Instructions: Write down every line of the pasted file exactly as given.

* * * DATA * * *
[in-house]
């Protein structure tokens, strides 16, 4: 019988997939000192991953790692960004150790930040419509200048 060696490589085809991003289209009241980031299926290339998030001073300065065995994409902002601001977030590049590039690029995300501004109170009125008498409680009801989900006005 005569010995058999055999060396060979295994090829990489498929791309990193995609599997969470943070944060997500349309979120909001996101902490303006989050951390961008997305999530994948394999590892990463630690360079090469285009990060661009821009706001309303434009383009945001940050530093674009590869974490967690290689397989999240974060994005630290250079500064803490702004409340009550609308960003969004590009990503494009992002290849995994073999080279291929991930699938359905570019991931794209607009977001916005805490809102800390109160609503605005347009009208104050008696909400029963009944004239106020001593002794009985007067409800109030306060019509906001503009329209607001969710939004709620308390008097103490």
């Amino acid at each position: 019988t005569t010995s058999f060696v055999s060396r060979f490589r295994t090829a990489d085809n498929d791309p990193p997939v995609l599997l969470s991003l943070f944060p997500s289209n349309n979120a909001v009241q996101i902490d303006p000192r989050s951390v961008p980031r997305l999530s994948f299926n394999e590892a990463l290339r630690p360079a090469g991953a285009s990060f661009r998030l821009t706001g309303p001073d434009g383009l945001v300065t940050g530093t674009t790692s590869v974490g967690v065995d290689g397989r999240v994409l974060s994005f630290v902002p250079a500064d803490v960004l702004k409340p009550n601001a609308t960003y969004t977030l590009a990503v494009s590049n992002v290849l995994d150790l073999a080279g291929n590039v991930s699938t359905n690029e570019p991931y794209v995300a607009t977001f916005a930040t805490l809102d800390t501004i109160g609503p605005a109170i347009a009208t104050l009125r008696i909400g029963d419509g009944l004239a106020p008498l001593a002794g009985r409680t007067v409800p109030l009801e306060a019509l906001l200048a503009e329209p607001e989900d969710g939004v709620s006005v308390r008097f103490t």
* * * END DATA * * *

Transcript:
[in-house]
């Protein structure tokens, strides 16, 4: 019988997939000192991953790692960004150790930040419509200048 060696490589085809991003289209009241980031299926290339998030001073300065065995994409902002601001977030590049590039690029995300501004109170009125008498409680009801989900006005 005569010995058999055999060396060979295994090829990489498929791309990193995609599997969470943070944060997500349309979120909001996101902490303006989050951390961008997305999530994948394999590892990463630690360079090469285009990060661009821009706001309303434009383009945001940050530093674009590869974490967690290689397989999240974060994005630290250079500064803490702004409340009550609308960003969004590009990503494009992002290849995994073999080279291929991930699938359905570019991931794209607009977001916005805490809102800390109160609503605005347009009208104050008696909400029963009944004239106020001593002794009985007067409800109030306060019509906001503009329209607001969710939004709620308390008097103490």
């Amino acid at each position: 019988t005569t010995s058999f060696v055999s060396r060979f490589r295994t090829a990489d085809n498929d791309p990193p997939v995609l599997l969470s991003l943070f944060p997500s289209n349309n979120a909001v009241q996101i902490d303006p000192r989050s951390v961008p980031r997305l999530s994948f299926n394999e590892a990463l290339r630690p360079a090469g991953a285009s990060f661009r998030l821009t706001g309303p001073d434009g383009l945001v300065t940050g530093t674009t790692s590869v974490g967690v065995d290689g397989r999240v994409l974060s994005f630290v902002p250079a500064d803490v960004l702004k409340p009550n601001a609308t960003y969004t977030l590009a990503v494009s590049n992002v290849l995994d150790l073999a080279g291929n590039v991930s699938t359905n690029e570019p991931y794209v995300a607009t977001f916005a930040t805490l809102d800390t501004i109160g609503p605005a109170i347009a009208t104050l009125r008696i909400g029963d419509g009944l004239a106020p008498l001593a002794g009985r409680t007067v409800p109030l009801e306060a019509l906001l200048a503009e329209p607001e989900d969710g939004v709620s006005v308390r008097f103490t």